Dr. Maserati

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Jun 19, 2009
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Merckx index said:
Try substituting “performance enhancing substances” for genes in the above passage. I removed the statements involving “natural”, which I will get to later.



You think motivation, ability to develop and execute tactics, and so on, are not influenced by genes? And do you think the other sources of these factors, such as early childhood, social influences, etc., constitute a level playing field? Why is one athlete more motivated than another? You think he just turns on a switch available to anyone, while the other freely chooses not to? Come on.



I think you missed the original point made by the OP. He was arguing that if doping were legalized, it would be subject to the same kind of controls that affect, e.g., bike weight. One can certainly argue that this is impractical; I myself did in fact upstream in this thread. But the assumption underlying almost all arguments for legalizing doping is that it would be heavily regulated.



Bad move. All athletic competition is unnatural, in that it was created by human social systems. It is inevitably biased towards certain individuals at the expense of other individuals. There is no law engraved in stone that says such systems can’t be modified and changed; they are all the time.

For example, combat sports evolved from the natural process of individuals fighting, over mates, food, territory, or whatever. There was nothing in the natural process that allowed a smaller individual to pick an opponent his own size. Yet in boxing, MMA, UFC, wrestling, etc., this distinction is always made. There are weight classes. They in effect provide an advantage to people who happen to be born small; they neutralize this disadvantage. Human beings always retain the right to change the rules, no matter how distant from some natural situation they move.


I think you are using artificial in at least two senses here. One sense is to distinguish natural products, e.g., coca leaves, from synthetic substances, such as purified cocaine (“what is natural, i.e. grown in the earth (later processed or not) versus the artificial metabolites of PEDs‘). This is a legitimate distinction in some situations, but it’s not relevant here. Coca leaves, natural or not, enhance performance in the same way that certain stimulants do--in fact, they are consumed for just this reason by certain tribes. I assume you would be against use of coca leaves by athletes, and indeed, if they did use them, they would test positive for substances that are banned at least under some circumstances.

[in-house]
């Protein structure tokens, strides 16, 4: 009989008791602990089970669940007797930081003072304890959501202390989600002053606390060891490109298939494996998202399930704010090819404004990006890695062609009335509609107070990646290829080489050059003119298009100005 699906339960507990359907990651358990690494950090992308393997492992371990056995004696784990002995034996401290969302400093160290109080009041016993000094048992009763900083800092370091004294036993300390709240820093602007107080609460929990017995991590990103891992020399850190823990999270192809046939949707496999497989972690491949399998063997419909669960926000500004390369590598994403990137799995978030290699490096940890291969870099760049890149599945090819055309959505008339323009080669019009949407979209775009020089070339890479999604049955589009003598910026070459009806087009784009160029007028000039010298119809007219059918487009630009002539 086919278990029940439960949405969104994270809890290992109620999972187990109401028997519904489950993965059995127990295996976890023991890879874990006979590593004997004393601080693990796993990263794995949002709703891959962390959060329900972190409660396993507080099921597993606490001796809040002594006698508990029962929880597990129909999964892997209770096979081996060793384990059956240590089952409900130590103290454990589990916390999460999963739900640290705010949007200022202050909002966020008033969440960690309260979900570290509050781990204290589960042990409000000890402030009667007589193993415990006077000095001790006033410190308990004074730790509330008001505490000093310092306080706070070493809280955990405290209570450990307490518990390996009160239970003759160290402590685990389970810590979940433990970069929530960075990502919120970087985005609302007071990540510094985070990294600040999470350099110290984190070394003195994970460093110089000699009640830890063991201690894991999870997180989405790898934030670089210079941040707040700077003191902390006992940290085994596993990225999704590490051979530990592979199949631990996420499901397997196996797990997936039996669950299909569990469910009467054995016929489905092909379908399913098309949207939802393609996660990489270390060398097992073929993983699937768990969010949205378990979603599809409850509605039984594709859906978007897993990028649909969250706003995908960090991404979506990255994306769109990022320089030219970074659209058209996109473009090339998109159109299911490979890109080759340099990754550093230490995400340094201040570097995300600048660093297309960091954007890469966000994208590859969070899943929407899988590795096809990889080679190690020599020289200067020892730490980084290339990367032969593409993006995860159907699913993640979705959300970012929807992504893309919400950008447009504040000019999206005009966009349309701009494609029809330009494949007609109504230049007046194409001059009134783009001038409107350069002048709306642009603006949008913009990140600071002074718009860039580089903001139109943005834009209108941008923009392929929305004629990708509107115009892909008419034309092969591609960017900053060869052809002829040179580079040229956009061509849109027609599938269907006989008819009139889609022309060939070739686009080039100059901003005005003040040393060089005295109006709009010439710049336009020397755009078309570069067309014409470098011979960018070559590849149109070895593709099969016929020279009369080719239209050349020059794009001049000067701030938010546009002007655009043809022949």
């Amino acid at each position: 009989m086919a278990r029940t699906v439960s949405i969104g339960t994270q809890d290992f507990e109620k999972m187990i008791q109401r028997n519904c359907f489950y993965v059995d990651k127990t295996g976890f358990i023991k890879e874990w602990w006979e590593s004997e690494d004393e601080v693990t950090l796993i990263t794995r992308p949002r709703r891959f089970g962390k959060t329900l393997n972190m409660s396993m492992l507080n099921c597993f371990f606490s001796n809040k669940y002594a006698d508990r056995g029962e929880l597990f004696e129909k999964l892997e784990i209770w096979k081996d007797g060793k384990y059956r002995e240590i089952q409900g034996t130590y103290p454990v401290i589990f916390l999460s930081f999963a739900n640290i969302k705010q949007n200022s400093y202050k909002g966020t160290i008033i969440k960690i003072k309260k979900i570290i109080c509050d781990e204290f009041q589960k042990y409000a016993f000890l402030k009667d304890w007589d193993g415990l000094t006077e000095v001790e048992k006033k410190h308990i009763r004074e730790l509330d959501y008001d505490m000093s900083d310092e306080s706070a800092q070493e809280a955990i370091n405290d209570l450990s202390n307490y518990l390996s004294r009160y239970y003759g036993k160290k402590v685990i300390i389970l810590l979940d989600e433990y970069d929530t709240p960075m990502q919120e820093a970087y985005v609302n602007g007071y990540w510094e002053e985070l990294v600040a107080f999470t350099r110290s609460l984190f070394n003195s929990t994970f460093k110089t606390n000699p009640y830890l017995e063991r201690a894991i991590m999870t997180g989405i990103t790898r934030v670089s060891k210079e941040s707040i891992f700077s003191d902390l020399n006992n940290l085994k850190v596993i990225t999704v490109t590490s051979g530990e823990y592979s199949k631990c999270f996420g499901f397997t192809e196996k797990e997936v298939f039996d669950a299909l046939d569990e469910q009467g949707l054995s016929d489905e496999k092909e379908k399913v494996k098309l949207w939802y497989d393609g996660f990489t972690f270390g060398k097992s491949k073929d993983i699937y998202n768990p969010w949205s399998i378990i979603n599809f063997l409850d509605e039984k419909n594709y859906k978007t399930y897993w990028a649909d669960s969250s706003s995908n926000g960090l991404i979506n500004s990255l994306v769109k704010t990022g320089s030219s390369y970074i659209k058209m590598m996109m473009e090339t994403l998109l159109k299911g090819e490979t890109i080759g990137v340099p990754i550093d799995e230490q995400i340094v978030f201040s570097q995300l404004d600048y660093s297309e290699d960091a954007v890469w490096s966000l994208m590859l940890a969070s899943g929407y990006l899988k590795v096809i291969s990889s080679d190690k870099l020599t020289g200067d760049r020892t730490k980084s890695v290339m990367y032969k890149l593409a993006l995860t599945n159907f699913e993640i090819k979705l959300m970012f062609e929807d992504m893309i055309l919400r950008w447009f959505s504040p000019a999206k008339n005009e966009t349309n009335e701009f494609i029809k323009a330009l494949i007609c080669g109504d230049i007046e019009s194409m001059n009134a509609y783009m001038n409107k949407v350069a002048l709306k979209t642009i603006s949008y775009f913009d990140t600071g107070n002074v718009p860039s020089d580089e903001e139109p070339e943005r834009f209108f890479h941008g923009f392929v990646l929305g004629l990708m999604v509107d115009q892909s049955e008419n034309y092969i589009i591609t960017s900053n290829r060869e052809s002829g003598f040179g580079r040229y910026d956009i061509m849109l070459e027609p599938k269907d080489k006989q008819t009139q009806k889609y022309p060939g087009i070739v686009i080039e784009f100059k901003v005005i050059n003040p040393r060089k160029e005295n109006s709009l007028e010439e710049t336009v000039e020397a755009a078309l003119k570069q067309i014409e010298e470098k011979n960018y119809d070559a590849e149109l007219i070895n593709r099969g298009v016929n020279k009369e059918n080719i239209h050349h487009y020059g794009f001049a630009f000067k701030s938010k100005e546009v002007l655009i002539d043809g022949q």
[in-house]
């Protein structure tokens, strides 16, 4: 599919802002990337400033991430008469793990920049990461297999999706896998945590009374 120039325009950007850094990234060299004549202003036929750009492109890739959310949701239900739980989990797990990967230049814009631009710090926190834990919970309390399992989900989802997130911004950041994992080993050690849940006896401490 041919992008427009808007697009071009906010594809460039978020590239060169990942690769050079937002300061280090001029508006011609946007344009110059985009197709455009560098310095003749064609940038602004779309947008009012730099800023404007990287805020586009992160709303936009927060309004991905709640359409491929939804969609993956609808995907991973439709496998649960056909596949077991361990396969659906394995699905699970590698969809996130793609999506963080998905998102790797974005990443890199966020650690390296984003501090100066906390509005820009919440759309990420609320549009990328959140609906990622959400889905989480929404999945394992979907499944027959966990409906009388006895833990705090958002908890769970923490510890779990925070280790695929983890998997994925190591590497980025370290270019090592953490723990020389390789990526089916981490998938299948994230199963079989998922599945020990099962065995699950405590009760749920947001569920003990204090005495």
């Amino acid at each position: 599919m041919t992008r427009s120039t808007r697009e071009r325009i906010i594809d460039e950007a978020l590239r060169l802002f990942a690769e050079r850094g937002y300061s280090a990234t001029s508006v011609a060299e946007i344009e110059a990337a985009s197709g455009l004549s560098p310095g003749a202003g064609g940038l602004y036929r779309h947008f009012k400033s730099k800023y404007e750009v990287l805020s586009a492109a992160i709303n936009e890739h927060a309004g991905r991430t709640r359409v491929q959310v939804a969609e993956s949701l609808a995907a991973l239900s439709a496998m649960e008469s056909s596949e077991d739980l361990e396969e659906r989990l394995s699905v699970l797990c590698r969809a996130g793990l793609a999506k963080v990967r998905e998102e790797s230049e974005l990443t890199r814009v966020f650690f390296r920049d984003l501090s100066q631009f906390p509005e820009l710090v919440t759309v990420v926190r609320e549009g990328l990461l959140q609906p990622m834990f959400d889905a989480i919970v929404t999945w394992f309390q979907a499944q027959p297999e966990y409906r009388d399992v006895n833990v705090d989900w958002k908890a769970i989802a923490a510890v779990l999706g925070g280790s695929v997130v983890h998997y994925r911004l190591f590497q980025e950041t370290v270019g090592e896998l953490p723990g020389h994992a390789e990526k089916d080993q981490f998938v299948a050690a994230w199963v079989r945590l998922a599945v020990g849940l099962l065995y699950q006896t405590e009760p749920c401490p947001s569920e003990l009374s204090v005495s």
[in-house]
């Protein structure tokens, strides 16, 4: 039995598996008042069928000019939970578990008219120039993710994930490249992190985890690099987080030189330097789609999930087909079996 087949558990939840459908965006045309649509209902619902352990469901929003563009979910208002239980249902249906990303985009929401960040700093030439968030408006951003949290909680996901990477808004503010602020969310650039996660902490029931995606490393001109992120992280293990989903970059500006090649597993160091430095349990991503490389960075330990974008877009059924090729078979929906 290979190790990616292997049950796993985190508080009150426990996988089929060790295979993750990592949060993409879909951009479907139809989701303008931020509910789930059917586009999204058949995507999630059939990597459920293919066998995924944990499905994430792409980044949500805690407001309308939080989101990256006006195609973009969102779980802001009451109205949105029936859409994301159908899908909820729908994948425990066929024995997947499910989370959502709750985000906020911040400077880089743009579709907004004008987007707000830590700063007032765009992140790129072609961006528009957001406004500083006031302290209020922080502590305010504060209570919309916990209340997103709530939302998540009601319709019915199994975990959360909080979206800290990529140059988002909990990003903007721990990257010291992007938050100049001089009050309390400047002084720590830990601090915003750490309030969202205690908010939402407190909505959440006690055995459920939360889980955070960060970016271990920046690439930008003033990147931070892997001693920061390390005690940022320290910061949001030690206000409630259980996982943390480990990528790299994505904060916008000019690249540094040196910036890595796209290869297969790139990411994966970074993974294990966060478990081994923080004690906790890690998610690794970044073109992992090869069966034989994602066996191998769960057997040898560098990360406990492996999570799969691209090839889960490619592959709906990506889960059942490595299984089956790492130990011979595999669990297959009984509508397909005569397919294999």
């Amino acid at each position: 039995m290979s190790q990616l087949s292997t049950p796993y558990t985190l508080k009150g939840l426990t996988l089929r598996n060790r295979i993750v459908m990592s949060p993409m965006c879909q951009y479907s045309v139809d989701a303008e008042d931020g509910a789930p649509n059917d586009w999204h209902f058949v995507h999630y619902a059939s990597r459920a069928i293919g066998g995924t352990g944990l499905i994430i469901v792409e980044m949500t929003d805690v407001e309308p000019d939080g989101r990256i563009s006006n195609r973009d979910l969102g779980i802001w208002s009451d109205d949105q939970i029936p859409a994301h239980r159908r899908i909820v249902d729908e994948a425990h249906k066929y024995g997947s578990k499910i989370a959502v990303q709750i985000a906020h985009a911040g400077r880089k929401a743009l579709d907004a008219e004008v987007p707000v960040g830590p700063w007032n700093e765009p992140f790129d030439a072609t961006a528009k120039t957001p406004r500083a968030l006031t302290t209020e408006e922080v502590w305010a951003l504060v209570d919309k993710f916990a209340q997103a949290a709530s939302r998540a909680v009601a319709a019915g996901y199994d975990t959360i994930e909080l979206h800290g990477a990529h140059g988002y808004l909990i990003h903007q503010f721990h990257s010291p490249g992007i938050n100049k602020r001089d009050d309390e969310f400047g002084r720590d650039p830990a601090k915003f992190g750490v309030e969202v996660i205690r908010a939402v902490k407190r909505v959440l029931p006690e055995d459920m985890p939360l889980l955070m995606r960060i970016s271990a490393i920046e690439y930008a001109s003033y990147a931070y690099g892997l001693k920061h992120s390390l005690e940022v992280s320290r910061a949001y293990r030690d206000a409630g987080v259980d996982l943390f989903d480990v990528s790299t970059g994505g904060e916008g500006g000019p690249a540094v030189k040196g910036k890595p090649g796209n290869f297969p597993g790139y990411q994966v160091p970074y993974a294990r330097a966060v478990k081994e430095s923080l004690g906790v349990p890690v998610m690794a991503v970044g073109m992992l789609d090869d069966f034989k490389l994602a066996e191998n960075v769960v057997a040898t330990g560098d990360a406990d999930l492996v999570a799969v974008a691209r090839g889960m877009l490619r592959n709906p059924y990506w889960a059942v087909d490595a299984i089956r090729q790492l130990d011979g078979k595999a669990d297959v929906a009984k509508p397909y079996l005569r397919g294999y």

Suppose, hypothetically, a natural product was found that contained EPO, or a peptide that had much the same effect. This is not at all far-fetched; every day, natural products with medicinal value are discovered. I’m quite sure you would regard use of this as doping. So the source of the substance really is irrelevant to the point that you’re making. Maybe you understand this, but this wasn’t clear to me from the way you stated things.

You are also suggesting that PES are artificial if they alter certain processes in the body (“PEDs artifically enhance endurance by artifically increasing the ability of red blood cells to uptake more O2.”). As discussed above, I assume you would regard coca leaves and other natural products as artificial in this sense, because they have the same effects. But many substances that are not banned and not generally considered performance enhancing alter processes in the body. Some people regard sugar as a drug, because of its marked effects on mood. While carbohydrates are a natural food, and essential to our bodies, the way they are exploited by athletes is not natural, and is definitely performance enhancing. In fact, everything about athletic training, including diet, is designed to enhance performance, and almost every bit of it is unnatural, in the sense that other organisms, earlier human beings, and even modern non-athletes, do not treat their bodies in this manner.